County in court Wednesday to try and prove rural Bitcoin mine not ‘permitted use’ | WJHL

JONESBOROUGH, Tenn. (WJHL) — Wednesday’s hearing of Washington County’s lawsuit against electric utility BrightRidge isn’t about noise — but its outcome will likely impact a directly related noise controversy in the county’s rural New Salem community.

What started as a dispute over noise emanating from a privately run Bitcoin mine adjacent to a BrightRidge substation is entering court as a technical issue involving zoning regulations.

The “mine” consists of powerful computer equipment that performs complex equations in hopes of unearthing new digital currency and verifying bitcoin transactions.

Fans used to cool that equipment cause the noise, and neighbors’ complaints about that noise led — over several months — to the current legal dispute not between the county and the mine’s owner and operator Red Dog Technologies, but its landlord and provider of its electricity, BrightRidge.

BrightRidge has continued to provide power to Red Dog since a Sept. 30 county order that it cease the “unpermitted use” of the land.

“BrightRidge refuses to admit responsibility for its property and refuses to admit responsibility for its use of the property which it operates through agreements and consent,” the lawsuit reads.

Chancellor John Rambo is set to hear arguments in the case at 9 a.m. in Chancery Court.

Washington County seeks a restraining order that would require BrightRidge to prevent what the county claims is unpermitted use of the property at 1444 Bailey Bridge Road.

The lawsuit brought by Planning Director Angie Charles and filed by County Attorney Allyson Wilkinson claims BrightRidge — as the landowner and “petitioner” for whom a February 2020 rezoning request was granted — is ultimately responsible for the unpermitted use on its property.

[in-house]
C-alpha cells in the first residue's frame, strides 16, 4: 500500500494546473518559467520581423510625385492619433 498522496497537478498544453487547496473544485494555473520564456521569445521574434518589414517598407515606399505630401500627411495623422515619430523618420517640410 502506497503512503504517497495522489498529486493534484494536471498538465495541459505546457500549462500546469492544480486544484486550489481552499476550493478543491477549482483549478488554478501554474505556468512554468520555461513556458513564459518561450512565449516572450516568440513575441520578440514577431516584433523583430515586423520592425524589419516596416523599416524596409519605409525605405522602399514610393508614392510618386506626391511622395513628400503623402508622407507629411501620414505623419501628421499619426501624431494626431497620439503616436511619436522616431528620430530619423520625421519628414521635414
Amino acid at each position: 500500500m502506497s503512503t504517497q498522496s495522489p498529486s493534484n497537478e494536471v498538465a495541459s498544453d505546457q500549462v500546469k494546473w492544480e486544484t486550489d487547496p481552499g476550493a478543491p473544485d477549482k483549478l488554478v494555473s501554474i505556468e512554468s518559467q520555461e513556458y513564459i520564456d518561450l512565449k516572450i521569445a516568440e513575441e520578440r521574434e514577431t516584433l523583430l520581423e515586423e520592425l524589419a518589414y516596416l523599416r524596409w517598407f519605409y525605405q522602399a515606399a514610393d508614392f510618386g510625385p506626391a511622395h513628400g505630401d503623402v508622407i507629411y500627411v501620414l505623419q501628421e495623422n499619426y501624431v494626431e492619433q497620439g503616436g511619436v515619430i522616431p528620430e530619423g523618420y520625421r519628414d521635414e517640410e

But after the Sept. 28 order from Charles, BrightRidge “referred Washington County to ‘the leaseholder and operator of the facility, Red Dog Technologies.’”

In a Sept. 30 letter to Wilkinson, BrightRidge CEO Jeff Dykes wrote that BrightRidge’s rezoning paperwork “clearly shows the principal usage contemplated was for a block chain data center, which was subsequently approved by both bodies (the planning commission and county commission.)”

Tim Hylton checks sound levels from a Bitcoin mine adjoining his rural Washington County, Tennessee property on September 24.

Dykes wrote that if the county considers a private company’s cryptocurrency mine to not be permitted, “it is clear” if the county sues “any such action should be directed to Red Dog Technologies.”

The lawsuit, though, notes that a July 7 request before the planning commission mentioned “a data center for BrightRidge” and never mentioned a private partner.

“Instead, through an undisclosed commercial business relationship with unidentified contracting parties, BrightRidge had agreed and consented to Red Dog Technologies, LLC’s use of the property to operate a Bitcoin blockchain verification facility.”

Washington County Mayor Joe Grandy, a BrightRidge board member, has been called as a witness in the case.

Grandy informed county commissioners of that fact Monday night and announced he was taking a leave of absence from the board for the duration of the litigation.